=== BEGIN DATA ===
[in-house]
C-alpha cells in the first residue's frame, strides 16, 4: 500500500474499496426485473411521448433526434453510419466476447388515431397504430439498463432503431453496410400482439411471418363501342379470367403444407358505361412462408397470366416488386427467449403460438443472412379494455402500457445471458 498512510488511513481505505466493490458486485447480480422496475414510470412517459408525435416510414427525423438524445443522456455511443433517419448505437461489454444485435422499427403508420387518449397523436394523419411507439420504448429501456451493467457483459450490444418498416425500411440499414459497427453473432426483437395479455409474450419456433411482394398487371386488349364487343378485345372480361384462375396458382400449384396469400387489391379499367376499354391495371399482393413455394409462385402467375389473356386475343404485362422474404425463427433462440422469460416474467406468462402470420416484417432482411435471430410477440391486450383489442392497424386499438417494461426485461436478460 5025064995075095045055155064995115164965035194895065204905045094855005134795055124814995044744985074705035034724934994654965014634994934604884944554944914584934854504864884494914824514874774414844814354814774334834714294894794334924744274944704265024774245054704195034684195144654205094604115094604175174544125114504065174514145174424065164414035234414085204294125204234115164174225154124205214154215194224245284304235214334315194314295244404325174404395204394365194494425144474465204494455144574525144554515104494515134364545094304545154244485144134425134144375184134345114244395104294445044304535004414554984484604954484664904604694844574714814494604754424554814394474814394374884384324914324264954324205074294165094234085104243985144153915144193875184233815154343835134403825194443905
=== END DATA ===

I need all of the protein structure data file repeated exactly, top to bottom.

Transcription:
[in-house]
C-alpha cells in the first residue's frame, strides 16, 4: 500500500474499496426485473411521448433526434453510419466476447388515431397504430439498463432503431453496410400482439411471418363501342379470367403444407358505361412462408397470366416488386427467449403460438443472412379494455402500457445471458 498512510488511513481505505466493490458486485447480480422496475414510470412517459408525435416510414427525423438524445443522456455511443433517419448505437461489454444485435422499427403508420387518449397523436394523419411507439420504448429501456451493467457483459450490444418498416425500411440499414459497427453473432426483437395479455409474450419456433411482394398487371386488349364487343378485345372480361384462375396458382400449384396469400387489391379499367376499354391495371399482393413455394409462385402467375389473356386475343404485362422474404425463427433462440422469460416474467406468462402470420416484417432482411435471430410477440391486450383489442392497424386499438417494461426485461436478460 5025064995075095045055155064995115164965035194895065204905045094855005134795055124814995044744985074705035034724934994654965014634994934604884944554944914584934854504864884494914824514874774414844814354814774334834714294894794334924744274944704265024774245054704195034684195144654205094604115094604175174544125114504065174514145174424065164414035234414085204294125204234115164174225154124205214154215194224245284304235214334315194314295244404325174404395204394365194494425144474465204494455144574525144554515104494515134364545094304545154244485144134425134144375184134345114244395104294445044304535004414554984484604954484664904604694844574714814494604754424554814394474814394374884384324914324264954324205074294165094234085104243985144153915144193875184233815154343835134403825194443905